Lithium is selling for about $80 per kilogram. Of course that’s just one component of the lithium-ion battery but still.https://www.lme.com/en/metals/ev/about-lithium
That’s been the major drawback of all graphene technologies this whole time, it has to be synthesized. You can’t just dig graphene out of the ground, the only way to make is feasible is to reduce the cost of making it.

GMG for example has patented a process for making graphene out of methane, but they’re being kinda cagey about exactly how much it saves them in production costs.
But if you’re going to compare the price of graphene with that of lithium ion, it’s only fair to keep in mind that once upon a time, lithium ion was prohibitively expensive.
The price of lithium ion battery storage has plummeted over the last couple of decades, and now it’s flirting with $100 per kilowatt-hour.
It’s more than possible that graphene could follow the same trajectory once a sustainable, inexpensive process is perfected. And there’s a lot of projects working on that.

Graphene From Trash

One that’s worth talking about is a team from Rice University in collaboration with Ford, who are working on recycling plastic into graphene.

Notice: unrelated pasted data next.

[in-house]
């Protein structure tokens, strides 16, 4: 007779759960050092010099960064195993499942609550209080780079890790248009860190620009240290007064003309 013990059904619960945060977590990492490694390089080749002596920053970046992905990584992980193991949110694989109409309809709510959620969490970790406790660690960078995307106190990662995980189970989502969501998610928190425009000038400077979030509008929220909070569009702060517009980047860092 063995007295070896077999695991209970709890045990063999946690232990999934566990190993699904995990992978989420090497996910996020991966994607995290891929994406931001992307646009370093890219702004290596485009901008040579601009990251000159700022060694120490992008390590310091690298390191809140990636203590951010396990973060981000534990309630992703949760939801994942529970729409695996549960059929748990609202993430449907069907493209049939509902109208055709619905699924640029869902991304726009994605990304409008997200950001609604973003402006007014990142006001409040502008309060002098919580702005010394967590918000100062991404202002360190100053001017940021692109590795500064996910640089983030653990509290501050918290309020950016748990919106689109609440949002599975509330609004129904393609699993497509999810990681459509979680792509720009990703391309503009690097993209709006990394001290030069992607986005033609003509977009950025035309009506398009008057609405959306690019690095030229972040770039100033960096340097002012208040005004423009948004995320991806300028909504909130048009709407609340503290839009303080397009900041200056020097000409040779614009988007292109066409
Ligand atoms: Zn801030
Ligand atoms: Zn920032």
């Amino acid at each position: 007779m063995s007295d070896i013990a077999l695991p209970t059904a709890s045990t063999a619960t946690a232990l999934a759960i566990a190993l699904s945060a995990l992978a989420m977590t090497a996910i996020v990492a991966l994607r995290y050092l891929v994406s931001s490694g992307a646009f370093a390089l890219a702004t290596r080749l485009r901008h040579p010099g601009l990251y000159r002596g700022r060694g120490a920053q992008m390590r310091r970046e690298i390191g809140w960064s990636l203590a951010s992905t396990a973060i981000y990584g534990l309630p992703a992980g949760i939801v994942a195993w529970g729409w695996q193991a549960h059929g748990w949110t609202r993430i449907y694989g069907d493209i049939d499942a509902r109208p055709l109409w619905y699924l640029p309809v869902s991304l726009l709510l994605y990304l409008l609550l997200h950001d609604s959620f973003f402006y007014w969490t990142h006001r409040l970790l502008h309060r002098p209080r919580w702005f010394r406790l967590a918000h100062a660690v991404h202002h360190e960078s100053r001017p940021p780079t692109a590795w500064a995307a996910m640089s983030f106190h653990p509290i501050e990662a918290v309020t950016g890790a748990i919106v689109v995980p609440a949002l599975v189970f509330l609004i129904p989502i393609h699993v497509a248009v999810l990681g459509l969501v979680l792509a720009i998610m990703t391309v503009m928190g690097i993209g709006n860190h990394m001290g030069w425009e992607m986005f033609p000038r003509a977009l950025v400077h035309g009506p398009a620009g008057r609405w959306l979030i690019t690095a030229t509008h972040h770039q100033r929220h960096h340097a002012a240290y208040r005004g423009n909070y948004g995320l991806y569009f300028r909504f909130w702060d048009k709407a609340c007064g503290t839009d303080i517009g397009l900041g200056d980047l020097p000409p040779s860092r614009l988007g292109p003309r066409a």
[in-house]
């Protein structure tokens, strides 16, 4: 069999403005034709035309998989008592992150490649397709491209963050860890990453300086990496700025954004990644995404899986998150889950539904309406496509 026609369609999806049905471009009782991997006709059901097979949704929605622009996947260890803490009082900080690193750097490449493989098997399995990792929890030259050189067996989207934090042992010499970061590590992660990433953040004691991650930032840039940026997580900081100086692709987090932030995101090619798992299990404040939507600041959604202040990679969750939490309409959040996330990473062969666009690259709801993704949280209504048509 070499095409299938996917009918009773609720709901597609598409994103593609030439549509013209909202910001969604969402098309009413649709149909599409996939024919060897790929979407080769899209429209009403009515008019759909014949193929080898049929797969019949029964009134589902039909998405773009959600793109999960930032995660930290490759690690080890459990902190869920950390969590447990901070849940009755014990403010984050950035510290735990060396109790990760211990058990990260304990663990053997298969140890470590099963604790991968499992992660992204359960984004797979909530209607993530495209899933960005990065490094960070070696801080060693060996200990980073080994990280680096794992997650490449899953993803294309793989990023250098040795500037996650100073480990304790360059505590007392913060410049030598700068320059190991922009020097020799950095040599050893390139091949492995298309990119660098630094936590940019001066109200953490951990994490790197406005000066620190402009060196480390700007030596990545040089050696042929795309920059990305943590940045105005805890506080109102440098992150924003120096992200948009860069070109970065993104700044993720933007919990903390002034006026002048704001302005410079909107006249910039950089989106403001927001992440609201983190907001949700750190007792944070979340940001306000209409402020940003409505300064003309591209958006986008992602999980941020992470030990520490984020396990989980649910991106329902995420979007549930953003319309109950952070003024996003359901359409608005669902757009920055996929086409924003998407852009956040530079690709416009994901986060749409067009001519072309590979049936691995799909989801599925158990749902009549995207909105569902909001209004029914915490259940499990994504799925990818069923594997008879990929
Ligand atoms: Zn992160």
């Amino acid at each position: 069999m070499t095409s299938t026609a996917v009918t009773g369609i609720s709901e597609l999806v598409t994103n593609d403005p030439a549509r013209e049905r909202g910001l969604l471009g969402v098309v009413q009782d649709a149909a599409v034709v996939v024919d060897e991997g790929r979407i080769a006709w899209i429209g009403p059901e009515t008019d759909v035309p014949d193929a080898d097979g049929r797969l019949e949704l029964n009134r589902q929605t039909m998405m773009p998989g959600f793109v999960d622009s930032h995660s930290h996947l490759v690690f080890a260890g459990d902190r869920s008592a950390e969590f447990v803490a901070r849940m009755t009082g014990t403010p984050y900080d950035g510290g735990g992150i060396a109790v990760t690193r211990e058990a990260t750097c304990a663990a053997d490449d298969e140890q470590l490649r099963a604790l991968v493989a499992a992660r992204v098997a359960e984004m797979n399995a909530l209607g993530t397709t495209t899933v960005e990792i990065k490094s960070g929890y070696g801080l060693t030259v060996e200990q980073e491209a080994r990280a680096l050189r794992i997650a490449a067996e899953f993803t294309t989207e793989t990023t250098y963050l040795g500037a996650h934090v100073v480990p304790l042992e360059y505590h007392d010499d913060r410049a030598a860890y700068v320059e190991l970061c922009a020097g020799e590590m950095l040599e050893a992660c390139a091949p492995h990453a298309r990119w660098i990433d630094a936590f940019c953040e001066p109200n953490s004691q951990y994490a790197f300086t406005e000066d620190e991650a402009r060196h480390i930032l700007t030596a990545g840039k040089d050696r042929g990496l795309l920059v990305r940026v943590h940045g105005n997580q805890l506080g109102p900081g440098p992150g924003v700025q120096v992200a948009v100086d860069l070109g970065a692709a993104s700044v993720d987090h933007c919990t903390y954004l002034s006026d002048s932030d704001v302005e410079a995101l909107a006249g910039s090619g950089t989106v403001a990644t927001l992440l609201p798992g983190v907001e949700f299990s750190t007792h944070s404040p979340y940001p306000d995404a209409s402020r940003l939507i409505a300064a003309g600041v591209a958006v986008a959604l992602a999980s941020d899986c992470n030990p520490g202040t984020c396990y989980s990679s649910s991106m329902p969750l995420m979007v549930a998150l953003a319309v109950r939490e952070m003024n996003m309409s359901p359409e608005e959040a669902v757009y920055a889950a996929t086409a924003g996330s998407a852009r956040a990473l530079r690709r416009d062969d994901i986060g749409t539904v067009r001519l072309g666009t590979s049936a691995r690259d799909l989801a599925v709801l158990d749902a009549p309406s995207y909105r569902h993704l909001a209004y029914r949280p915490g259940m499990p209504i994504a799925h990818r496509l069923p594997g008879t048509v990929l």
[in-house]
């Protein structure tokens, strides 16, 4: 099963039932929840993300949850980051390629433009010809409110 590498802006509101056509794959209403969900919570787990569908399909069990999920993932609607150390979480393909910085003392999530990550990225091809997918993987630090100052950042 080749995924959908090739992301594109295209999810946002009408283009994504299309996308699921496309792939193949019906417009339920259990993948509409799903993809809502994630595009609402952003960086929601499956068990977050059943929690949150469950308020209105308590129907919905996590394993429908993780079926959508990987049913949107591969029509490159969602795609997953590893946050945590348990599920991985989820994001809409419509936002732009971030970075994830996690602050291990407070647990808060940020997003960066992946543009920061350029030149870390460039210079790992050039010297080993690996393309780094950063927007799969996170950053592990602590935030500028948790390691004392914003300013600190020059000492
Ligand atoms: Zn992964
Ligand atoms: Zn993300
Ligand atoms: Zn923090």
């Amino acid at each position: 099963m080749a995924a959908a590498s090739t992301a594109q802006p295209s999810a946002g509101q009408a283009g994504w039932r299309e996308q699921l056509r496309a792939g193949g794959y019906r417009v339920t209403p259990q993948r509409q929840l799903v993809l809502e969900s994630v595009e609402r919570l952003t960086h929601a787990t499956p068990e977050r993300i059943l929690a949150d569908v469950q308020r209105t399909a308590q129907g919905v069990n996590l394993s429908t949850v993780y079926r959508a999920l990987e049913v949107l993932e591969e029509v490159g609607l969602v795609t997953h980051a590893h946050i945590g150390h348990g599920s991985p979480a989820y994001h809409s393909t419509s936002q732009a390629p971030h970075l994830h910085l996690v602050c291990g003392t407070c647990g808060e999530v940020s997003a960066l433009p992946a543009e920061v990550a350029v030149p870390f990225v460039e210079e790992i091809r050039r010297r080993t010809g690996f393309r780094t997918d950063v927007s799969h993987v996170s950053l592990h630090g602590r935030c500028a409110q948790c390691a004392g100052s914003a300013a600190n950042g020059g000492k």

Kill two birds with one stone? Yes please.
Professor James Tour and the team were able to turn plastic into graphene car parts, and they were able to recycle old graphene into new
The question, of course is if the graphene is high enough quality for these type of batteries.
We wanted to get the answer to that so my writer, Ryan emailed Professor Tour and asked if their flash joule heating method is of high quality. And he was kind enough to respond and said, “Flash graphene is one of the purest graphene forms you can get.”
But while he agreed that their method could make graphene prices drop, he was careful to say only as much as the market will bear.
And it’s going to be a while before the supply catches up to the demand, so you won’t be flossing with graphene thread anytime soon.

Some Hurdles Remain

There is also one more problem with GMG’s graphene battery, and that’s voltage.
Their coin cell that hits the market this year delivers 1.7 Volts, and most small electronics require at least 3 volts.
Now that doesn’t mean they can’t be used, you can combine cells to get what you need, this is true of other types of batteries too.(AAA, AA, C, and D cells are 1.5V)
But there are some devices that only take a single cell; computer chips, watches, some toys, and GMG wants to power these without the manufacturers having to change the design.
They’re confident one of the 300,000 variations they’re working on will do the job, they just need the time to find which one.
Of course battery technology is evolving and advancing so fast, it’s possible some other breakthrough could make all of this irrelevant.
I feel like that could be said about pretty much anything these days though.

Promise Fulfilled?